1. His immune system is strong, he very rarely gets ill and has only had a handful of colds. A lot of children with Down syndrome have weakened immune systems and illness and infections can be common. Now River may not get poorly very often, but when he does he seems to catch whatever is going around so much worse. I swear its breastmilk that is helping him stay strong and makes it easier for him to fight off illness. I worry that if I stop feeding him, he will stop getting the protection provided and get ill more often. I can’t take that risk! Right now, I try not to get him too close to other sick kids, but I know that’ll really intensify if I start to think he’ll catch everything going and get so much worse than anyone else.

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2. Sleep. River has the potential to be an awful sleeper, and again sleep problems are extremely common in children with Down syndrome. Any children I know, but it is evidential that children with Down syndrome are prone to sleep issues. Well we co sleep, have done since our first born and it’s not up for debate whether it was a good decision. It has 100% worked for our family and I wouldn’t change it at all. Well I sleep right next to him, and if he wakes up he goes right back to sleep. I know for a fact that if I wasn’t next to him then he would wake right up ready to party. Without a doubt. River goes to bed at 7 and quite often at 9 ish we’ll hear the bedroom door slam and he’ll scurry as fast as he can down the corridor, sneak up behind the sofa, pop up with a big grin and shout ‘heeellllooooo’. He finds it hilarious and I know for a fact that if I couldn’t coax him back to sleep throughout the night by feeding him, then that would happen continuously all night. Now call me lazy if you like, but fact is that I’m a better Mum when I’m not exhausted Letting him cry it out is not and never will be an option and other than having a boob on stand by I’m not really sure how to achieve sleep for the whole family.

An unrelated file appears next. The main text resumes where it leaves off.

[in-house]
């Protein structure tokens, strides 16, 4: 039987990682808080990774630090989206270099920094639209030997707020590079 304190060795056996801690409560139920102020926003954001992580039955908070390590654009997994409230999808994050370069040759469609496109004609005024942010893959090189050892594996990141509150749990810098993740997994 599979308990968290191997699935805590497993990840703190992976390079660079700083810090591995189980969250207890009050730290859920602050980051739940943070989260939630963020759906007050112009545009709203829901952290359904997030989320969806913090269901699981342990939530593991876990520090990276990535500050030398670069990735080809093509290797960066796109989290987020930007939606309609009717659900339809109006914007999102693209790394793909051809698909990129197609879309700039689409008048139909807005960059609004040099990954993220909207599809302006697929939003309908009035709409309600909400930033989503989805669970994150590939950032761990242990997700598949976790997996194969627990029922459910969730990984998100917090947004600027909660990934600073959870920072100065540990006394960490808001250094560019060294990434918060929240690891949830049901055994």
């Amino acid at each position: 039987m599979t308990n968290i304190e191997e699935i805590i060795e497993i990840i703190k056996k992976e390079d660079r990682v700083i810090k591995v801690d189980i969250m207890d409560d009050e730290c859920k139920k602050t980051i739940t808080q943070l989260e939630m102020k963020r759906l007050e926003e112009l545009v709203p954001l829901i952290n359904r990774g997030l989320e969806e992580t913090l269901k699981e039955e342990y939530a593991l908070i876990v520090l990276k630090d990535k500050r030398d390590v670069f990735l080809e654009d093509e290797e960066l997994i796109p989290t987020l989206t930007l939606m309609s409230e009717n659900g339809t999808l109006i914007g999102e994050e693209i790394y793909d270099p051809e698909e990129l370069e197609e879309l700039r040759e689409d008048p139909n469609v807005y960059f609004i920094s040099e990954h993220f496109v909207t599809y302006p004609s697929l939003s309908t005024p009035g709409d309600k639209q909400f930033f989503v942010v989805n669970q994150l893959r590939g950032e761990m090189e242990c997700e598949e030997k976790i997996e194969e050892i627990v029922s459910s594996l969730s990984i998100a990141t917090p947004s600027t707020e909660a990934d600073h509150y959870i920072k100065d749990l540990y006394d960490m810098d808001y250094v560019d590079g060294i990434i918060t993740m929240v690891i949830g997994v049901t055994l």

3. River has strong oral muscles which can be a big issue in children with Down syndrome. It is common for a child’s tongue to stand out and while it was once believed that people with Ds have bigger tongues, it is because they have weaker mouth muscles. They can be strengthened and for River that was through breastfeeding. The same with speech and eating real food, River is doing incredibly well and again I believe for us it has been because of breastfeeding. Now I may sound naïve here, but it is something that concerns me. Will his progress continue so well if his oral muscles are not being used as much? I just don’t know and again I am scared to put to the test.